There will be four
The Guia Circuit, 6,115 km long and located in the former Portuguese colony of Macau, is considered one of the most difficult street circuits in the world. Located in Asia’s gambling paradise, this track’s long straights, fast bends, and spectacular sections such as the Lisboa Bend are renowned far beyond China’s borders. And the course has another extraordinary feature too: in all training sessions and races, there’s a strict ban on overtaking in the “Melco Hairpin”. Car and motorbike races have been held on the streets of Macau – some of which are just seven metres wide – since 1954, and the FIA GT World Cup has been a fixed item on the agenda of the Macau Grand Prix weekend since 2015.
Factory driver Laurens Vanthoor is aiming for his second victory at the GT World Cup in the car with starting number 911. The Belgian won the 2016 race in spectacular fashion. Shortly before the finish line, Vanthoor slid into the crash barrier as he battled Earl Bamber – now his colleague – flipped the car, and then crossed the line on its roof, taking first place. These two Macau specialists were the key players during that weekend of racing two years ago. Bamber will drive the car with starting number 912 in 2018, with
The 911 GT3 R has been designed by
The qualification race for the FIA GT World Cup starts on Saturday, 17 November 2018, at 5:05 GMT (13:05 local time). The main race starts on Sunday, 18 November 2018, at 04:25 GMT (12:25 local time).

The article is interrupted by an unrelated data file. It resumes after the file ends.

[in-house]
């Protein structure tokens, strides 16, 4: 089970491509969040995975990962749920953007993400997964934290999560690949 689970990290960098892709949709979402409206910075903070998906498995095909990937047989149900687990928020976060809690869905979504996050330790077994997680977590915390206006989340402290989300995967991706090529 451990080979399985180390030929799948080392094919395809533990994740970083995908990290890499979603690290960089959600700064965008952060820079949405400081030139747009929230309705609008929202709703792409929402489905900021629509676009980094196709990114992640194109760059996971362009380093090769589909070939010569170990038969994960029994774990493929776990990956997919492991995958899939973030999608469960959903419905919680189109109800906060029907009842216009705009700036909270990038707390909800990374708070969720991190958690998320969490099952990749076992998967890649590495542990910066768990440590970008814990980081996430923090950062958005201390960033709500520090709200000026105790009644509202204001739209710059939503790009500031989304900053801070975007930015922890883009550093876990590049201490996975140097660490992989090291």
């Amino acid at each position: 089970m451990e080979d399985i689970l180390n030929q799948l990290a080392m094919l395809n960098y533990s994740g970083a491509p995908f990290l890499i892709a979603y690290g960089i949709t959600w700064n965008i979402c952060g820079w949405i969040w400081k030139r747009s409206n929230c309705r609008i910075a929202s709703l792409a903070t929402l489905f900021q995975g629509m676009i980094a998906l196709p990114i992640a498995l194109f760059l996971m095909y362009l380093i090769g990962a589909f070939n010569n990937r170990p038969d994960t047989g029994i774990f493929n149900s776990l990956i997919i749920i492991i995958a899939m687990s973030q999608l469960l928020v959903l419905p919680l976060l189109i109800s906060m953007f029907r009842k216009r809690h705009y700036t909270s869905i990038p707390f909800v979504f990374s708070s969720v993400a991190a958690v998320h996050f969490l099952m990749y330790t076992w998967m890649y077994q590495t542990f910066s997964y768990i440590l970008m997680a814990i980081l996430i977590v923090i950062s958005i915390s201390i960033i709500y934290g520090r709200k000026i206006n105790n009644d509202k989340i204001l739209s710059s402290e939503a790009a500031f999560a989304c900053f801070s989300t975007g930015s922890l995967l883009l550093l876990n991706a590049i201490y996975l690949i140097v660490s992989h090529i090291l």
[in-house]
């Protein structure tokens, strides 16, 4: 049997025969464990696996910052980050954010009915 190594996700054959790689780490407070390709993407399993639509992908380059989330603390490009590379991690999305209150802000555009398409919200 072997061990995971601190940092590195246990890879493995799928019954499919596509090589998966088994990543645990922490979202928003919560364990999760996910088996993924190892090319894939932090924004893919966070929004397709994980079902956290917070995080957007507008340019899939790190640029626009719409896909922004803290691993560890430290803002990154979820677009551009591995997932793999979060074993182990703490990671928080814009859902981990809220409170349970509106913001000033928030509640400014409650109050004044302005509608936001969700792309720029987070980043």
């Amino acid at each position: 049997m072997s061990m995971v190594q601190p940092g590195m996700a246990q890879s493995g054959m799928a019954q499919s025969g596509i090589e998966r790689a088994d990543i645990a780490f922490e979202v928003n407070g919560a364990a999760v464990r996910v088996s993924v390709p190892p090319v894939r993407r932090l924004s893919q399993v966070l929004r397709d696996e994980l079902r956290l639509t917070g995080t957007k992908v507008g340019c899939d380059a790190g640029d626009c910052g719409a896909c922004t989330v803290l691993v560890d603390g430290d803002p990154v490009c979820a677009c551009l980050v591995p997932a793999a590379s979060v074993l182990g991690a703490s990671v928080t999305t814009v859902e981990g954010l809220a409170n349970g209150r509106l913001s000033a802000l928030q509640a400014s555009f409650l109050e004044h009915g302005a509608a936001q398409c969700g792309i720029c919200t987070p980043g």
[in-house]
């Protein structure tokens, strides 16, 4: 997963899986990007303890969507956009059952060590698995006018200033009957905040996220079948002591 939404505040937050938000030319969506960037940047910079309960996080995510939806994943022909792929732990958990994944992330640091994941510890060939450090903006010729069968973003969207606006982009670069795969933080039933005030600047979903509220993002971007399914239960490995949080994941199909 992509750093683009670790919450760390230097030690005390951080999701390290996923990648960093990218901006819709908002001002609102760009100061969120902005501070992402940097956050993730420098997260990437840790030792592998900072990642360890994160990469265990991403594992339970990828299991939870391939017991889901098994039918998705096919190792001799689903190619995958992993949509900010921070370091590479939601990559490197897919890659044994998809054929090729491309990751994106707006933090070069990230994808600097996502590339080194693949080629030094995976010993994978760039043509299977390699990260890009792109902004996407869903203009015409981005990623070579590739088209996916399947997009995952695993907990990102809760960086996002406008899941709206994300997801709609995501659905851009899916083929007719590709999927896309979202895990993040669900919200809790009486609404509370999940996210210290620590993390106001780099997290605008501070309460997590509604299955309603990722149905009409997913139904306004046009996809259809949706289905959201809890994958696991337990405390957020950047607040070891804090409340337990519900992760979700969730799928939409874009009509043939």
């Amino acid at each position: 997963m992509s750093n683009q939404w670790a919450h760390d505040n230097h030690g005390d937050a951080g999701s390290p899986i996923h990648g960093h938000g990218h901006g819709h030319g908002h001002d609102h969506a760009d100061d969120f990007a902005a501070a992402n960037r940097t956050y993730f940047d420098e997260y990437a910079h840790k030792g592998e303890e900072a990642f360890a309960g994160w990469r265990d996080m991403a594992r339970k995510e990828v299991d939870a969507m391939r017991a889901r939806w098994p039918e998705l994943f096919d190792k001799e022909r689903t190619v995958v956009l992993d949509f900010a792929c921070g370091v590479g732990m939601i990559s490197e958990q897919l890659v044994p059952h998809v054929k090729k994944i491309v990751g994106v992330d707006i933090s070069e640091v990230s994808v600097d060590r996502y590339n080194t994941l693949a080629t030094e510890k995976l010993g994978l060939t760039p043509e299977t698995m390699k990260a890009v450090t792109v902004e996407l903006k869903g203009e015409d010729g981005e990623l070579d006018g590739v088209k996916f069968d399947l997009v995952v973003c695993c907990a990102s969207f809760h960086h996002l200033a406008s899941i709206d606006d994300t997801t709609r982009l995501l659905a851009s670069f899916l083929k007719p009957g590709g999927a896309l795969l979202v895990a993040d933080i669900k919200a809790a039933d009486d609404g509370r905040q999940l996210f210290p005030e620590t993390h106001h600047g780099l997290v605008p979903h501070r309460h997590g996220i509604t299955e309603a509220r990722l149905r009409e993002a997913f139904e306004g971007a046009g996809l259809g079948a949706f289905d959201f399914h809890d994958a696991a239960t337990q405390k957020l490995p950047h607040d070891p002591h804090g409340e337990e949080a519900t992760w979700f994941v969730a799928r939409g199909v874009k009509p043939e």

Dr. Frank-Steffen Walliser (Vice President Motorsport and GT Cars): “I believe that we have a score to settle at Macau – a very particular one. We should have won the race in 2016, but that’s not how things turned out. And although it was one of our current factory drivers that won, at that time he was still working with a different marque. This time,
Sebastian Golz (
Laurens Vanthoor (
Earl Bamber (
Mathieu Jaminet (
Darryl O’Young (
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* Data determined in accordance with the measurement method required by law. Since 01 September 2017 certain new cars have been type approved in accordance with the Worldwide Harmonized Light Vehicles Test Procedure (WLTP), a more realistic test procedure to measure fuel consumption and CO₂ emissions. From 01 September 2018 the WLTP will replace the New European Driving Cycle (NEDC). Due to the more realistic test conditions, the fuel consumption and CO₂ emission values determined in accordance with the WLTP will, in many cases, be higher than those determined in accordance with the NEDC. This may lead to corresponding changes in vehicle taxation from 01 September 2018. You can find more information on the difference between WLTP and NEDC at www.porsche.com/wltp.
Currently, we are still obliged to provide the NEDC values, irrespective of the testing method used. The additional reporting of the WLTP values is voluntary until their obligatory use. As far as new cars, (which are type approved in accordance with the WLTP) are concerned, the NEDC values will therefore be derived from the WLTP values during the transition period. To the extent that NEDC values are given as ranges, these do not relate to a single, individual car and do not constitute part of the offer. They are intended solely as a means of comparing different types of vehicle. Extra features and accessories (attachments, tyre formats etc.) can change relevant vehicle parameters such as weight, rolling resistance and aerodynamics. Additionally, weather and traffic conditions, as well as individual handling, can affect the fuel consumption, electricity consumption, CO₂ emissions and performance values of a car.